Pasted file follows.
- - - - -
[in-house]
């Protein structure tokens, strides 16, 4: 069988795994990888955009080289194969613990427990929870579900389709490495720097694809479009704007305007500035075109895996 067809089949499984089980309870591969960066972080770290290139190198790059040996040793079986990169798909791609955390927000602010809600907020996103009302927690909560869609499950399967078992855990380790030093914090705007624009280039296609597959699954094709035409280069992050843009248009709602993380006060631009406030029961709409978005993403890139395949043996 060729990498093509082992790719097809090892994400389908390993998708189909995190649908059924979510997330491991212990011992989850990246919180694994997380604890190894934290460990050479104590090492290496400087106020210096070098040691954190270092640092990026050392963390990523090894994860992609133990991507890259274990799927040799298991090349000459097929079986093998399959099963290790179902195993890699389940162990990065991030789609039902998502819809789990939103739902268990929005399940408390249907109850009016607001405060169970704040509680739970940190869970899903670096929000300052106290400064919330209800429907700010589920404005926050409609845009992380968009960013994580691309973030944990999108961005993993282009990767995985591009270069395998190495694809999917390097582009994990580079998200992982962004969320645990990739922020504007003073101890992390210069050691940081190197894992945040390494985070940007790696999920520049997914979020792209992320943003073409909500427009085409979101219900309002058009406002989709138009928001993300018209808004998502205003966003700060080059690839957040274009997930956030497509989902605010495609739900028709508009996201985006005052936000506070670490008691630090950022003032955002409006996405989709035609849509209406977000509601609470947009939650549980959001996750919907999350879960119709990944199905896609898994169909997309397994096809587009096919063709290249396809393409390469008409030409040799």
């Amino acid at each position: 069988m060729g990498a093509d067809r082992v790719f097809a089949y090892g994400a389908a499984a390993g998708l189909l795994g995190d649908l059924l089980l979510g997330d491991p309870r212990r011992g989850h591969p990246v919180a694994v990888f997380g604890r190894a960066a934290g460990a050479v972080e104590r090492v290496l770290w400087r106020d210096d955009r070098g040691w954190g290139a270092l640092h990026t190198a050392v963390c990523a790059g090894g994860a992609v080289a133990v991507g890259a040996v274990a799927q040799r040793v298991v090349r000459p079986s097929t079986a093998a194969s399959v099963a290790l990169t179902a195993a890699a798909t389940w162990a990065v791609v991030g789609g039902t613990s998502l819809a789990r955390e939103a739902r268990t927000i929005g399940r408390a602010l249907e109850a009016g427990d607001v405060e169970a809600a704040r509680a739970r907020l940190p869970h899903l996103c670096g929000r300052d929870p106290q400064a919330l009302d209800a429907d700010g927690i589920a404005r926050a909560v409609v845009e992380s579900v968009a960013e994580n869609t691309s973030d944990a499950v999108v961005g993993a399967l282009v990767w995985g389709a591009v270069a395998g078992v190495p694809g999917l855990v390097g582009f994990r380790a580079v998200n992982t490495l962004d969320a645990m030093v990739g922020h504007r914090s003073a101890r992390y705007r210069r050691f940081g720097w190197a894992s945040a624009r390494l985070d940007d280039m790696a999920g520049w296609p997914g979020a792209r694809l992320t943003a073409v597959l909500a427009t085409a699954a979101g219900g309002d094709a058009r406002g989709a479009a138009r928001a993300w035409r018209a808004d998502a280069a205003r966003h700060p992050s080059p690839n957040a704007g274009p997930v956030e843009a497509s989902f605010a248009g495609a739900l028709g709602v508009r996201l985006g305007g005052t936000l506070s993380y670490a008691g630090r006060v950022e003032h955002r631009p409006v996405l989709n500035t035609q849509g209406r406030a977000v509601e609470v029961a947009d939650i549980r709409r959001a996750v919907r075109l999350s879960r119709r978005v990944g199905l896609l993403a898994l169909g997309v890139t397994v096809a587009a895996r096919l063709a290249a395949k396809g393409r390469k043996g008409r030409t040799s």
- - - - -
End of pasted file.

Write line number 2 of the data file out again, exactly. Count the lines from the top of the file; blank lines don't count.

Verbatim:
């Protein structure tokens, strides 16, 4: 069988795994990888955009080289194969613990427990929870579900389709490495720097694809479009704007305007500035075109895996 067809089949499984089980309870591969960066972080770290290139190198790059040996040793079986990169798909791609955390927000602010809600907020996103009302927690909560869609499950399967078992855990380790030093914090705007624009280039296609597959699954094709035409280069992050843009248009709602993380006060631009406030029961709409978005993403890139395949043996 060729990498093509082992790719097809090892994400389908390993998708189909995190649908059924979510997330491991212990011992989850990246919180694994997380604890190894934290460990050479104590090492290496400087106020210096070098040691954190270092640092990026050392963390990523090894994860992609133990991507890259274990799927040799298991090349000459097929079986093998399959099963290790179902195993890699389940162990990065991030789609039902998502819809789990939103739902268990929005399940408390249907109850009016607001405060169970704040509680739970940190869970899903670096929000300052106290400064919330209800429907700010589920404005926050409609845009992380968009960013994580691309973030944990999108961005993993282009990767995985591009270069395998190495694809999917390097582009994990580079998200992982962004969320645990990739922020504007003073101890992390210069050691940081190197894992945040390494985070940007790696999920520049997914979020792209992320943003073409909500427009085409979101219900309002058009406002989709138009928001993300018209808004998502205003966003700060080059690839957040274009997930956030497509989902605010495609739900028709508009996201985006005052936000506070670490008691630090950022003032955002409006996405989709035609849509209406977000509601609470947009939650549980959001996750919907999350879960119709990944199905896609898994169909997309397994096809587009096919063709290249396809393409390469008409030409040799």